Jungsu’s eyes brightened. “No way! I work at the central library!” And from there, they dove into a very animated conversation that consisted of books, music, and whether or not Youngwoon was indeed a serial killer (only half-jokingly on Jungsu’s part). To Jungsu’s great surprise, Youngwoon was comfortable to be around. Though almost intimidating in appearance, Youngwoon had this soft expression on his face that smoothened out the rough lines on his forehead and softened the tightness of his smile. The librarian felt like they could talk for hours, just the two of them, alone, perfect.

Jungsu blinked quickly and bolted out of his chair to start cleaning the table, almost disappointed when Youngwoon took the hint and started to slip on his coat to leave.

“Thank you for your hospitality. Most people would have called the police if they found a guy like me passed out on their patio.”

“How did you get up there, though? You were passed out, so it took me half an hour to get you inside. You couldn’t have climbed ten stories in the state that you were in.”

Youngwoon shrugged. “I fell.”

“From where, the sky?”

Youngwoon grinned and pulled Jungsu into a bear hug. “Thanks for everything, Jungsu. I mean it. I wish there was something more I could do for you.” With one last squeeze of Jungsu’s small frame, he pulled back and let out a contented sigh. “Would you be creeped out if I asked for your phone number?”

Jungsu flushed bright red. “No,” he found himself saying. “Not at all.”

The grin Youngwoon wore was face-splitting. “Okay then. Can I have your number?”

"It's been four weeks, buddy. He's not going to call."

Jungsu pouted and continued to stare at his cellphone. Four weeks since Youngwoon had passed out on his tenth-floor balcony. Four weeks since Youngwoon had a simple Chinese takeout dinner and asked for his number. Four weeks since Youngwoon literally just walked out of his life and disappeared. “Then why would he ask for my number?”

“Because you have a hot piece of ass,” Heechul answered easily, and a customer who heard him quickly scurried out of the shop without buying anything. “Hot pieces of ass always get the phone numbers. I should know.”

“What if something bad happened to him? I wish he would call.”

“You sound like a lovesick thirteen-year-old.”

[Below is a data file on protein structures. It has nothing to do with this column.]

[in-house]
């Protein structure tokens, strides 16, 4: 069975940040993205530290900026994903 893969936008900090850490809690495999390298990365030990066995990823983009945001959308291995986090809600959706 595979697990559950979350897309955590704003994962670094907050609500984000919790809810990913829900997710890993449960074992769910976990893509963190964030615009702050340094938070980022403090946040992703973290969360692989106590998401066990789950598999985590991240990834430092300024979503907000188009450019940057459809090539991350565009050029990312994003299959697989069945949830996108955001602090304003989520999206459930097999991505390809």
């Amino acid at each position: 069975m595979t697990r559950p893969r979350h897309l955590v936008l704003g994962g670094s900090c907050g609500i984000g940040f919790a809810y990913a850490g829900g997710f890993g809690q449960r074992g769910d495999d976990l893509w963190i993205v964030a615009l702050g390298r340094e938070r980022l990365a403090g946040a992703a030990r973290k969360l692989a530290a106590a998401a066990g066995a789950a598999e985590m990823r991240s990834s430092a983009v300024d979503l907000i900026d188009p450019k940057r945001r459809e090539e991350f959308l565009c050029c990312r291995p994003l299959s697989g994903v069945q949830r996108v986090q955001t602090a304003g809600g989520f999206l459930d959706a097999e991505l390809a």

“Thirteen-year-olds text nowadays.”

Heechul scoffed. “Jungsu, you knew him for five hours, tops. You first saw him getting hit by a car. Then you see him passed out on your balcony. You live on the tenth floor. Did you even wonder how he got up there? And to top it all off, he acts all grateful for your help, asks for your number, doesn’t call you, and completely vanishes from the face of the earth. Admit it, Jungsu, nothing is right about this guy. Forget about him, and stop pretending to organize the children’s section of the library when you’re actually looking for books he edited. Don’t say otherwise, I know you’re doing it.”

Jungsu sighed. Heechul really did know him too well. “I found three so far. One nursery rhyme, two fairy tales.”

“Oh Jungsu, you sly dog you.” Heechul rolled his eyes and let out a long and exasperated sigh. “Forget him. You deserve a lot better than that douchebag.”

“He’s not a douchebag.”

“Well, he didn’t call you back. That makes him a douchebag in my book.”

Jungsu could not resist a smile. “Thanks, Heechul.”

“Anytime. The sooner you move on, the better.”

By the time Christmas rolled in, Youngwoon was but one of Jungsu’s bittersweet memories.

Every animal in the forest wanted to be this beautiful fairy’s friend. The squirrels gave her the biggest acorns found in the highest branches of the trees. The rabbits held races against each other, showing off their speed and agile footwork. The birds sang for her in a chorus of sweet melodies. The dragonflies whizzed around the forest and flew high and low for all to see.

On February 4th, 2013, Jungsu woke up to find his cellphone gone.

Four hours later, at work, a cellphone started to ring.